As many diners seem to be adjusting to rising prices, some restaurants are introducing value items to their menus to attract those consumers looking to eat for less. While some experts are looking at inflation as a catalyst for positive change, other sources are suggesting that lower pricing can help boost profitability.
From breakfast additions to family meals, some restaurants are working to capture that value-focused customer. Tim Hortons, recently introducing their new TimSelects breakfast menu in Canada, features a choice of two breakfast sandwiches and a freshly baked classic bagel, each for under $3. The menu serves as part of Tim Hortons’ “goal to serve guests great products at great everyday value, including delicious, craveable foods to fuel your mornings,” says Hope Bagozzi, chief marketing office at Tim Hortons.
Pizza chains like Domino’s and Pizza Hut are taking a different approach, targeting families and groups with their value-focused strategies. Domino’s mix-and-match offer allows customers to choose from a set menu for $7 (up one dollar from last year). Pizza Hut is targeting families with their Big Dinner Box, offering a combination of pizza with chicken wings, bread, or pasta for about $28.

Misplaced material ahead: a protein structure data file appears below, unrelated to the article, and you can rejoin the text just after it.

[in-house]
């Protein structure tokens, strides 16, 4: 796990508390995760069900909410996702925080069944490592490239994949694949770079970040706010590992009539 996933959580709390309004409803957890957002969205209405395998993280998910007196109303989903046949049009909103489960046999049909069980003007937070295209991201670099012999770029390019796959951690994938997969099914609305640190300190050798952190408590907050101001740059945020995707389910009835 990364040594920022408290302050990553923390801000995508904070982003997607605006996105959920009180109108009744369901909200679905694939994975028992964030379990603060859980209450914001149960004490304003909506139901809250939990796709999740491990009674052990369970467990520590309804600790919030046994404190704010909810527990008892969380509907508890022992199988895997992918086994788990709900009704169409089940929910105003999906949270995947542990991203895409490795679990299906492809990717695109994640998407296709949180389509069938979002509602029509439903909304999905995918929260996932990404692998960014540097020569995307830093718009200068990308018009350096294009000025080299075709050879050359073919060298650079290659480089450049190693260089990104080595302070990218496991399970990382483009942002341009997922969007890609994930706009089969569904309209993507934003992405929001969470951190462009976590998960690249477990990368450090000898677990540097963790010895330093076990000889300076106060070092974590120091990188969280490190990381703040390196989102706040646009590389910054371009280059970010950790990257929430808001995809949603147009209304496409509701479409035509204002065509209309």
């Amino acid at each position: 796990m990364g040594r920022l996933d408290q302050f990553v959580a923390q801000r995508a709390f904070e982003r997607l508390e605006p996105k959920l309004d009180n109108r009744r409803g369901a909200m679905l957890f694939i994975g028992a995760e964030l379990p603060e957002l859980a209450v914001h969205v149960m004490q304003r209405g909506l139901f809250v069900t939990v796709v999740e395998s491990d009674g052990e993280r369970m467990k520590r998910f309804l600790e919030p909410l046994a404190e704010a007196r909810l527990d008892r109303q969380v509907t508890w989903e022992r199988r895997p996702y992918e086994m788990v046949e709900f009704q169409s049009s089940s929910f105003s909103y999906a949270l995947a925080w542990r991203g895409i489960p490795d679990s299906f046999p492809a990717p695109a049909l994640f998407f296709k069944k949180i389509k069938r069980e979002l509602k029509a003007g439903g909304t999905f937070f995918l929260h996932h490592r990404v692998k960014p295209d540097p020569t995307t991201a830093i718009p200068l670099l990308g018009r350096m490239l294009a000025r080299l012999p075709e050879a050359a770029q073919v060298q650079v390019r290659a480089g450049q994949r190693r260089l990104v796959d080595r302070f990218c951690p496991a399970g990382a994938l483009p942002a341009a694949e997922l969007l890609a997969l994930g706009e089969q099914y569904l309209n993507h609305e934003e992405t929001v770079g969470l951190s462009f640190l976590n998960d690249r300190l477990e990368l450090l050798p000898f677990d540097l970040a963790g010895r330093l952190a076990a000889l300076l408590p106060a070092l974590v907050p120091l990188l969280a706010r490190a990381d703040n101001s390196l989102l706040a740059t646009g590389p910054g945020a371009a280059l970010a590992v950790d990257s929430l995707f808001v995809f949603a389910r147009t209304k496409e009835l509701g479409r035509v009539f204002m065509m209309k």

Has inflation made fast food more desirable? Will these deals last as a viable way for restaurants to retain profits? Some experts say that focusing on value items is a trend that can’t last, and will be replaced with smaller portion sizes. Burger King chose to do this, reducing its traditional 10-piece chicken nugget meal to eight pieces.
As an alternate strategy, Taco Bell brought back a previous favourite item, the grilled cheese burrito, at a higher price, creating excitement over its return and boosting sales.
While restaurants face higher food and labour costs, they are still trying to attract and retain a loyal clientele. As some restaurants are raising prices to cover the costs, others are targeting value-focused customers with menu items that address a desire to continue to eat out amid inflation. And while some restaurants are using this time to re-evaluate their business models and tighten up operations, others are cutting portion sizes and adjusting their menus.
As restaurants experiment with various strategies for the best way to address inflation, restaurateurs need to think long-term to get ahead and keep customers happy.
Photo via Tim Hortons